Why has this bad news taken so long to emerge. Complaints about fees have been around almost since the start, but right through the 1980s, they were ignored becuase investment returns were exceptionally high. This in turn reflects the fact that Pinera had the good luck or good judgement to start the scheme when the stock market was at an all-time low, thanks to a financial crisis (in retrospect the first of many cases where financial market darlings got into trouble). The economy recovered and the stock market boomed. Once gross returns fell back to normal levels, the bite taken out by fees became unbearable.

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Self-Esteem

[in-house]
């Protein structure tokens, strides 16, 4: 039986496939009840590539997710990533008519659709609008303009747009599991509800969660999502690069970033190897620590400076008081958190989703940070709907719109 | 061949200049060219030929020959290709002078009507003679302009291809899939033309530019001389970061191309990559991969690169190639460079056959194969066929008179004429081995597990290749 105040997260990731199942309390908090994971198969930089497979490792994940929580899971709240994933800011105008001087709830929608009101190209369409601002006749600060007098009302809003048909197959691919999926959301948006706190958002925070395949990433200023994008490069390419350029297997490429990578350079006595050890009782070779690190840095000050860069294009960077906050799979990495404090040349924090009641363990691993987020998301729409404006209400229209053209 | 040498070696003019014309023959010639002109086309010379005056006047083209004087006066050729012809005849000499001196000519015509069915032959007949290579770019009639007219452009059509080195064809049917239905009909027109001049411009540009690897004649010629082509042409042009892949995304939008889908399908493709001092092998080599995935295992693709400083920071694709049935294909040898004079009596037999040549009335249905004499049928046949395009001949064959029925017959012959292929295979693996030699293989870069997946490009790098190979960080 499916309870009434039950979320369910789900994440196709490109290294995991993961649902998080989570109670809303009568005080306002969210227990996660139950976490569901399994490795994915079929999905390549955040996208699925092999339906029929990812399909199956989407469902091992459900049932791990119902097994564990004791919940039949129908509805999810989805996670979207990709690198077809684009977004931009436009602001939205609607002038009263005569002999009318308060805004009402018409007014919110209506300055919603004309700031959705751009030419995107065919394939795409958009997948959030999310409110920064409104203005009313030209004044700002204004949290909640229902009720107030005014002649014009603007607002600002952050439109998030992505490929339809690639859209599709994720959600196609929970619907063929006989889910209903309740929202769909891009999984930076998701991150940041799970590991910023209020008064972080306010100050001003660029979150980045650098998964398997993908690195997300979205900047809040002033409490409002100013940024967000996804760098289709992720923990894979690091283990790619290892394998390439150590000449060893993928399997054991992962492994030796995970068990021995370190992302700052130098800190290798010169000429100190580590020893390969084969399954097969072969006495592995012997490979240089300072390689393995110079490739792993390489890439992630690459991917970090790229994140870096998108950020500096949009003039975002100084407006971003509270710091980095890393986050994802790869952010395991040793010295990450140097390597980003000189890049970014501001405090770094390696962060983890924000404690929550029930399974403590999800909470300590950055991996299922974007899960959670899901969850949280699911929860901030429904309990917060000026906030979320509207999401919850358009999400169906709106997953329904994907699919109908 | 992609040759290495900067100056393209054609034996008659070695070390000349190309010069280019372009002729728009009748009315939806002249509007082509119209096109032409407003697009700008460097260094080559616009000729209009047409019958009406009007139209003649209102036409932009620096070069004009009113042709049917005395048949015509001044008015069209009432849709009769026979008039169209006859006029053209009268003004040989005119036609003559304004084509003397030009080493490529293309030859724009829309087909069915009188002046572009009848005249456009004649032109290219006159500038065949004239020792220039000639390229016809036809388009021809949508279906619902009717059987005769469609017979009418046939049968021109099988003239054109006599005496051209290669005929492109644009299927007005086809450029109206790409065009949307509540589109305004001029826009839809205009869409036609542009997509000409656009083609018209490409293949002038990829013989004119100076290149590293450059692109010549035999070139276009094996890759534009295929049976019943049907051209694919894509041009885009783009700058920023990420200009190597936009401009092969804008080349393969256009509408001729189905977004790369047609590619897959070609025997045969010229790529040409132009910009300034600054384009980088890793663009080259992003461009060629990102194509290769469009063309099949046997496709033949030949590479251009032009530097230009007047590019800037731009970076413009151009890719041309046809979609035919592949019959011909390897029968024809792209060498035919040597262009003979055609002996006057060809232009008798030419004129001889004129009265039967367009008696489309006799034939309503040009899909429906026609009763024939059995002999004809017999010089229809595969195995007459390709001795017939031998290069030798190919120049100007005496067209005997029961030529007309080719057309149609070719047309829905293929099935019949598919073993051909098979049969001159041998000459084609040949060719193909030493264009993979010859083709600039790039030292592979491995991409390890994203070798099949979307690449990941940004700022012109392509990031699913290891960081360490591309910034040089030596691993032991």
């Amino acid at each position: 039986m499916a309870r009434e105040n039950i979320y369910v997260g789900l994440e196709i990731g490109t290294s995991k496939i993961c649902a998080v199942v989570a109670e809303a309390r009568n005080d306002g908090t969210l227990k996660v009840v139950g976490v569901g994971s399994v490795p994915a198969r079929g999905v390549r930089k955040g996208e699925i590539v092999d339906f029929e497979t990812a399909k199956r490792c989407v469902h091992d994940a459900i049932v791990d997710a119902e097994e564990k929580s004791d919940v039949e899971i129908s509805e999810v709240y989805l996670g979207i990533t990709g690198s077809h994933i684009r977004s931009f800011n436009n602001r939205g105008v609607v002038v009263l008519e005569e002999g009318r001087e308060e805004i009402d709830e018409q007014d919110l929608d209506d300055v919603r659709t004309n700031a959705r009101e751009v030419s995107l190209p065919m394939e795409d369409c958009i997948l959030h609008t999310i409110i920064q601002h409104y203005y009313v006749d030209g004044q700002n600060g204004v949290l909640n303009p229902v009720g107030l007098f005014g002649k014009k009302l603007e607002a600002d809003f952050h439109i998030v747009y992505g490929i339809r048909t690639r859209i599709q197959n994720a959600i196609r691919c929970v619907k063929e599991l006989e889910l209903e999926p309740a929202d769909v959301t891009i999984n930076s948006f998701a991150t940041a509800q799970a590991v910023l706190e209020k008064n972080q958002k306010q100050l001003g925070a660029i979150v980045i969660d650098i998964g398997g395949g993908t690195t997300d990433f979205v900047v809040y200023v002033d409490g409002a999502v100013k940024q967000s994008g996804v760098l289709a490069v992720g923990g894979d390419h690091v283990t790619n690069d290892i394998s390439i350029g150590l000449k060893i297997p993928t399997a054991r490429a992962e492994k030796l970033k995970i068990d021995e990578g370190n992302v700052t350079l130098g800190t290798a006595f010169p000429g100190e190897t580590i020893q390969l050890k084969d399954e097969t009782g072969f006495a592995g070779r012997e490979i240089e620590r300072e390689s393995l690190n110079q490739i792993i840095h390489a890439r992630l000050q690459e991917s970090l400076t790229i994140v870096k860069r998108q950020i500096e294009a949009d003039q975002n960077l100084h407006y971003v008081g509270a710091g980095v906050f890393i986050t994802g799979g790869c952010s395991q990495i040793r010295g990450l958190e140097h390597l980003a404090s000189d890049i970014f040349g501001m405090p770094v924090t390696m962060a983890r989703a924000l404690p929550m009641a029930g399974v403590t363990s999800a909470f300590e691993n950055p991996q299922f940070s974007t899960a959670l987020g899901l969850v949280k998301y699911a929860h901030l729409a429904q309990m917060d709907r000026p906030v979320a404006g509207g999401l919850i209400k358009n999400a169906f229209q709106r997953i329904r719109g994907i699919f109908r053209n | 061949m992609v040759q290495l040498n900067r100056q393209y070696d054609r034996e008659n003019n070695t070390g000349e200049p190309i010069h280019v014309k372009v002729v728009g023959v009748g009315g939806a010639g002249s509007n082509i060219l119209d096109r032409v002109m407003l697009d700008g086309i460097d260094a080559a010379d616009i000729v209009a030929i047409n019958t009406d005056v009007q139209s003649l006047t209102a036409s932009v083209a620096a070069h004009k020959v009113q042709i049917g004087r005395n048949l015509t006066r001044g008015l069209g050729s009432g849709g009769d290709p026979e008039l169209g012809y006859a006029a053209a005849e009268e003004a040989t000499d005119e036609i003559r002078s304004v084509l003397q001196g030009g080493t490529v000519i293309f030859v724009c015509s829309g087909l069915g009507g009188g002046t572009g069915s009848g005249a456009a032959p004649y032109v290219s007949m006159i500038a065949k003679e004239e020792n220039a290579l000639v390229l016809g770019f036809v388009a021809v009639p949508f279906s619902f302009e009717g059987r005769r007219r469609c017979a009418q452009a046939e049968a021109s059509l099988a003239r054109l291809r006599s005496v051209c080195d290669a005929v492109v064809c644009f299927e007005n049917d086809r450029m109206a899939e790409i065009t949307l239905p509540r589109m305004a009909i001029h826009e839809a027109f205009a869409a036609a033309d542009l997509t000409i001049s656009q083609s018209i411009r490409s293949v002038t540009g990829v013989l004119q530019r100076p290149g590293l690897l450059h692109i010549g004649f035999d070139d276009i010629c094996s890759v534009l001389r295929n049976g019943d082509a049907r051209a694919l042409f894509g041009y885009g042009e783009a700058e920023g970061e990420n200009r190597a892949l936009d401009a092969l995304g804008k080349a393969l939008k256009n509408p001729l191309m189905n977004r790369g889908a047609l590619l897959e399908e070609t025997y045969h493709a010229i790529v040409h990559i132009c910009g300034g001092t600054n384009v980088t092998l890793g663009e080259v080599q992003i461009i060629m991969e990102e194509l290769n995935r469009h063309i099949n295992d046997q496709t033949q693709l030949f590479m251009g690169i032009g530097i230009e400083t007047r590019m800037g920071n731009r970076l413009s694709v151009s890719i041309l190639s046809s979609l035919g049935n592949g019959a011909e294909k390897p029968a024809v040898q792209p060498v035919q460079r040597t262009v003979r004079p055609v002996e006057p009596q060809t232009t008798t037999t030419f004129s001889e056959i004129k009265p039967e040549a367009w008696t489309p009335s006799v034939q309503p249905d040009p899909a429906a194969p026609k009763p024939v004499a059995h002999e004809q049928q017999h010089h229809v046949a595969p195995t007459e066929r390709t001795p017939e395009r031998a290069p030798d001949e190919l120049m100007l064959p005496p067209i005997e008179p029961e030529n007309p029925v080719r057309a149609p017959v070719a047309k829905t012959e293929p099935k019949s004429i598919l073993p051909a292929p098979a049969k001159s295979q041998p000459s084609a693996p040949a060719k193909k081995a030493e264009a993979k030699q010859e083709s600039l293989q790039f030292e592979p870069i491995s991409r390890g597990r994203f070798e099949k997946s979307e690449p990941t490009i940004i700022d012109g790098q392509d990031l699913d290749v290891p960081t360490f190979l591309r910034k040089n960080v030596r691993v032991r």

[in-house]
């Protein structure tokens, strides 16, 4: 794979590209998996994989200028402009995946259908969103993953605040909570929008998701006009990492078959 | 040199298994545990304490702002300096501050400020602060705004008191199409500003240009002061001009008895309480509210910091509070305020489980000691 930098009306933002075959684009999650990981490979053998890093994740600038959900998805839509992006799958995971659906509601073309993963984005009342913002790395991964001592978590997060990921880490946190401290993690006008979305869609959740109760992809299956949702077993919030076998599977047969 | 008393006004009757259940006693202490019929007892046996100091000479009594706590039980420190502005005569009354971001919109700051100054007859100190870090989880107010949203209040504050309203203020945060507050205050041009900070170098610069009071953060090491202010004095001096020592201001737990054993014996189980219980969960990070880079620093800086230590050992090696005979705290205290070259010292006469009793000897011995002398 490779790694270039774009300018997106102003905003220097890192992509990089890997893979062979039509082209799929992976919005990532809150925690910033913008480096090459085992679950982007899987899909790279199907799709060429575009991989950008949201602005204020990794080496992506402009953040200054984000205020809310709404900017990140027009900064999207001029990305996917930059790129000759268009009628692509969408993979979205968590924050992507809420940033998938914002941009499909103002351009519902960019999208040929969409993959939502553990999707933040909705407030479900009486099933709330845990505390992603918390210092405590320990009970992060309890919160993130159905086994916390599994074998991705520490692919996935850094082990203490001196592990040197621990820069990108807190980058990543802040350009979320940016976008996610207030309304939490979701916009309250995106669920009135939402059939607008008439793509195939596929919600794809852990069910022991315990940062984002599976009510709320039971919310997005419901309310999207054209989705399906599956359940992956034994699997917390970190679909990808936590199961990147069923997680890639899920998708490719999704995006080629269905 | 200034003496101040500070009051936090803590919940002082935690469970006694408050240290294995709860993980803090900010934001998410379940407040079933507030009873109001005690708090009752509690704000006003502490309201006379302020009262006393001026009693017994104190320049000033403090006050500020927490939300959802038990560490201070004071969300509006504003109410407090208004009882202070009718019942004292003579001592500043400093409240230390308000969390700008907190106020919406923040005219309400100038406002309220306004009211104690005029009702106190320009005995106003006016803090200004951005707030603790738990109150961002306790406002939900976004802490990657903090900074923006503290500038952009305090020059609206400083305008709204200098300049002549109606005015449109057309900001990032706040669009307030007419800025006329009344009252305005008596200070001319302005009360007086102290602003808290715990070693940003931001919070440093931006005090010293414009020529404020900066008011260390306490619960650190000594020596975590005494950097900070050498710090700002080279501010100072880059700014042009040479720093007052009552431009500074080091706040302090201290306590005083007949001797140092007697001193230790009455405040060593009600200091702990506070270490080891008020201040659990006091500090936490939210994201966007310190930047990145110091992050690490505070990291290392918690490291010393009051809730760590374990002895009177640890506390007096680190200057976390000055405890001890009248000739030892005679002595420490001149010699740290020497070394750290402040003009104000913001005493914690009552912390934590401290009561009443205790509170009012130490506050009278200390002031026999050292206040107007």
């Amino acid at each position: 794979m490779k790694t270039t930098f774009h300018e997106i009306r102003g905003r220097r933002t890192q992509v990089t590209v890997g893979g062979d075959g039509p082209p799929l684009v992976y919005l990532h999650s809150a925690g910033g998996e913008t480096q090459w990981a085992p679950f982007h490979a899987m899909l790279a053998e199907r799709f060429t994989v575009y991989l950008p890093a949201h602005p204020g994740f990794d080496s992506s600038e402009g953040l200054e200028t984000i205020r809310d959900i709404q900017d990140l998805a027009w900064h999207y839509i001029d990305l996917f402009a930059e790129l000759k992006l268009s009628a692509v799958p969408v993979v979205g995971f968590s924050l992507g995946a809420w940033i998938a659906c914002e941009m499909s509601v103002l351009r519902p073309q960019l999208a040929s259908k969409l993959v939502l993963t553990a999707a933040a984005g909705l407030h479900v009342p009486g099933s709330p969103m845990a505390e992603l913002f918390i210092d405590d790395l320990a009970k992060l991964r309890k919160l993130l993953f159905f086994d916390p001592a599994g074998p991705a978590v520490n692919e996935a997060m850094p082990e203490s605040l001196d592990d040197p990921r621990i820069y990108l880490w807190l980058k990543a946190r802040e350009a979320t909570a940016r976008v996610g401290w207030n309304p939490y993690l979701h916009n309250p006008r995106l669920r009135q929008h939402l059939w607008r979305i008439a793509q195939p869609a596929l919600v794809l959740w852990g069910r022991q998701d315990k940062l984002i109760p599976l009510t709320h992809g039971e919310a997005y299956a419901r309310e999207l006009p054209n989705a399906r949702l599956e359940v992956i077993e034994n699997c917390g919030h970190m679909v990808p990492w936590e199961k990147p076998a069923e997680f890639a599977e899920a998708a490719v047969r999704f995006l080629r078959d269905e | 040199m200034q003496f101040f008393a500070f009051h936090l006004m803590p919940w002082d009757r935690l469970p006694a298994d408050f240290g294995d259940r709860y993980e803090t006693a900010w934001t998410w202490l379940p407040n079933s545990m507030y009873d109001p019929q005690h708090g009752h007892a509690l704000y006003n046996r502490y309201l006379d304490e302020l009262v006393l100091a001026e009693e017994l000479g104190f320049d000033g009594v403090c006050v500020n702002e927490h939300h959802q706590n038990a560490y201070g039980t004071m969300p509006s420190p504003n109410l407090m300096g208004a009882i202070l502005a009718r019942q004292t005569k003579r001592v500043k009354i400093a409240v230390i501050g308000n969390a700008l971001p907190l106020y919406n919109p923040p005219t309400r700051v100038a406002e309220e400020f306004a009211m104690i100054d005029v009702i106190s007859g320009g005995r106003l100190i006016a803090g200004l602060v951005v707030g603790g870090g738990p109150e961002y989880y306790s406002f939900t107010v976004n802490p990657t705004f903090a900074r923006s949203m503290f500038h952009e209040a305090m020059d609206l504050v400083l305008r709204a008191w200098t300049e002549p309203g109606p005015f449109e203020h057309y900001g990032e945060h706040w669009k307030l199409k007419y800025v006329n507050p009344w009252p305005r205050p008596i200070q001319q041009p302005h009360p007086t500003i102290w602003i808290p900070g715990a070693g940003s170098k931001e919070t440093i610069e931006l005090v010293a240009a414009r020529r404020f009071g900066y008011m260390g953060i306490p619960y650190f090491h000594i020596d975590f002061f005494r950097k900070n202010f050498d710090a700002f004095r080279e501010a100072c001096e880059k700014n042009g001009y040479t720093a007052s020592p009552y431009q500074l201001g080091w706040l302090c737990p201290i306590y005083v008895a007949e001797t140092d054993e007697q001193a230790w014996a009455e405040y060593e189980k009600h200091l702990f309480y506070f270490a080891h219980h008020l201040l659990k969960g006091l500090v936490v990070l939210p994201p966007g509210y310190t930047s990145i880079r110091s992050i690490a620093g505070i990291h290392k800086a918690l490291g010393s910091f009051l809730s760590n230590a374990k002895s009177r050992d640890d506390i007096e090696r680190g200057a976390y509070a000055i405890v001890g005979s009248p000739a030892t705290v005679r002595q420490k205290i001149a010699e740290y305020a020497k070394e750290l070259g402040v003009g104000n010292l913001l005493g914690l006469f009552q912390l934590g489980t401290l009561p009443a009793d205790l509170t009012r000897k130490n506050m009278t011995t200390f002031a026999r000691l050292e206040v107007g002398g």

by Kieran Healy on January 27, 2005

Kevin Drum “relays the bad news”:http://www.washingtonmonthly.com/archives/individual/2005_01/005527.php that high self-esteem is basically good for nothing in terms of tangible outcomes. These findings sound much like the literature on optimism and pessimism, which finds that optimists overvalue their abilities and blame others for their mistakes. People with sunny dispositions are a real menace to society. A solid Irish Catholic upbringing (or functional equivalent) is guaranteed to inoculate you against these problems for good. Where I grew up, people thought “self-esteem” was the Italian for “sauna”.[1]

fn1. I wish I could claim authorship of this joke. But I’d feel very guilty if I did.